And now, Fedynsky has his own guild, his own music festival, a bunch of students, several acres of land that he and his wife and children work when they’re not playing music or gathering and working the materials, including local lumber, to craft traditional instruments.
Fedynsky is American-born, raised in North Carolina, who joined his contemporary and fellow bandurist Taras Kompanichenko while Fedynsky studied piano at the old and well-regarded music conservatory of Kyiv. Fedynsky performed his own compositions on the bandura in New York in the late 1990s, but both before and after the Orange Revolution and Ukrainian independence in 2004-05, he stuck with the group of folklorists, bandura-crafters, and Ukrainian cultural revivalists who have reinvigorated the indigenous musical and poetic forms that the Russians alternately suppressed and bowdlerized in the Soviets’ 50-year campaign.
There are plenty of bandura players in Ukraine. The instrument is easy to listen to, with its lute-like resonance and its lush, harp-like flourishes and glissendi. Female bandura bands enjoy popularity. In the 20th century, as the traditional political content of the kobzari was suppressed, the instrument gained a repertoire of transcribed western classical music, as well as a new genre of love songs.
But the kobzar tradition is about communal history, heroes, moral tales, and a defining religiosity. It’s also Cossack music. The right-wing Ukrainian nationalist political movement Svoboda tries, albeit not exclusively, to claim this music as its own; a kobzar like Fedynsky has no illusions about what a trap that would be for him and his fellow revivalists. His solution: to plunge into the context even more deeply, including embracing distinctive regional iteration of the Poltava area. Fedynsky has immersed himself in the specific stylistics of the town where he and his wife and children live. And unlike some of his fellow revivalists, he embraces some of the 20th century stylistics identified with female performers.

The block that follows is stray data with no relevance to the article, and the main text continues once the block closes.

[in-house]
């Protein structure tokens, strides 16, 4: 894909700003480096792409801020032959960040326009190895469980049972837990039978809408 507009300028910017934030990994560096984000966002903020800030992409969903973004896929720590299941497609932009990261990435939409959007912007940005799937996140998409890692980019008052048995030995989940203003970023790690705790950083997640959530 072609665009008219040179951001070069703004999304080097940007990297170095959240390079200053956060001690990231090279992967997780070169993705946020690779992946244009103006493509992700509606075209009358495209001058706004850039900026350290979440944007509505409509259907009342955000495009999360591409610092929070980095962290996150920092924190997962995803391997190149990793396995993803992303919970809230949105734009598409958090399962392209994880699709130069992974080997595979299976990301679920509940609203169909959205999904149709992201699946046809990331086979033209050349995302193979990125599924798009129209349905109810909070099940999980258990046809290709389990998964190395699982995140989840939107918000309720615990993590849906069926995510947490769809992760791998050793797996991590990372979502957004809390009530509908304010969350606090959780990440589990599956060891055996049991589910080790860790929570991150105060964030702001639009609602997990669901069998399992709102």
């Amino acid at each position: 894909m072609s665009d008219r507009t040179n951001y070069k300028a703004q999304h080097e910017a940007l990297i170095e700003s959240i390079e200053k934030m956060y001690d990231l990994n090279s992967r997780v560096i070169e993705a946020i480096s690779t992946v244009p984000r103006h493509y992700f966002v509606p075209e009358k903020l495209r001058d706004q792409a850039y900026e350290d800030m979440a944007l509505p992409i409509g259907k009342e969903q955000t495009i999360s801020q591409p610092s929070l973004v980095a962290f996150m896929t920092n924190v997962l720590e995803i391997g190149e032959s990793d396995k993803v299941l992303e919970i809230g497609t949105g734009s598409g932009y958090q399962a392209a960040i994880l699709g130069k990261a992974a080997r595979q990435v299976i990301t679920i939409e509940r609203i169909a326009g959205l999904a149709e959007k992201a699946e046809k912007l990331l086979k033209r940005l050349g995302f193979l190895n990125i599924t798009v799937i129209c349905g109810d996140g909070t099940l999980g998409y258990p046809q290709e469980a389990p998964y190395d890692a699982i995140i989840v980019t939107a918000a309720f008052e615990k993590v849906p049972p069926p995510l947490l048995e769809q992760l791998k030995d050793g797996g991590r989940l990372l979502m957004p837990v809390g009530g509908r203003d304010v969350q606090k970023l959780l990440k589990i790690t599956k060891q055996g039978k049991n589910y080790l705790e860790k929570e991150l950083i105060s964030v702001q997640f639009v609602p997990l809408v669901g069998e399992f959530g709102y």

He’s the founder of the Poltava Kobzar Guild, and of a music festival that brings together singers, instrumentalists, instrument-makers, ethnomusicologists, and students.
“The kobzars were not concert artists as most bandurists are today,” Fedynsky writes in the program for his forthcoming presentation in Chicago. He is unapologetically committed to the other tasks of old-time bards: interpreting history, engaging in moral education, and specifically, telling the story of the Maidan, the 2014 Ukrainian uprising against the corrupt, Soviet-style protege of Vladimir Putin who was overthrown by a popular rebellion at which contemporary musicians and performers, including Fedynsky, were front and center.
In a recent conversation, he spoke briefly about having been offered a machine gun, perhaps by a fellow rebel, or perhaps by a Russian provocateur, many of which were spotted, denounced, and removed from the months-long protest that eventually succeeded in overthrowing the Yanukovich government.
“We [kobzars] have been targets before,” he said. “I knew this, and I also thought that my way of being effective on the front line was to do what I do.”
The front line has come to North America for the next couple of months. Fedynsky will be spending time with Ukrainian communities in Philadelphia, Baltimore, New York, Pittsburgh, Cleveland, Detroit, Chicago, Toronto, and Buffalo this spring.
Follow Fedynsky and his group on Facebook. Look for Kobzarskiy Tabir July 12-26, Kryachkivka. There’s some nice video of men’s polyphonic choral singing, and of Fedynsky singing in the distinctive regional style with a bandura of his own manufacture.
Bruce Fisher is visiting professor at SUNY Buffalo State and director of the Center for Economic and Policy Studies.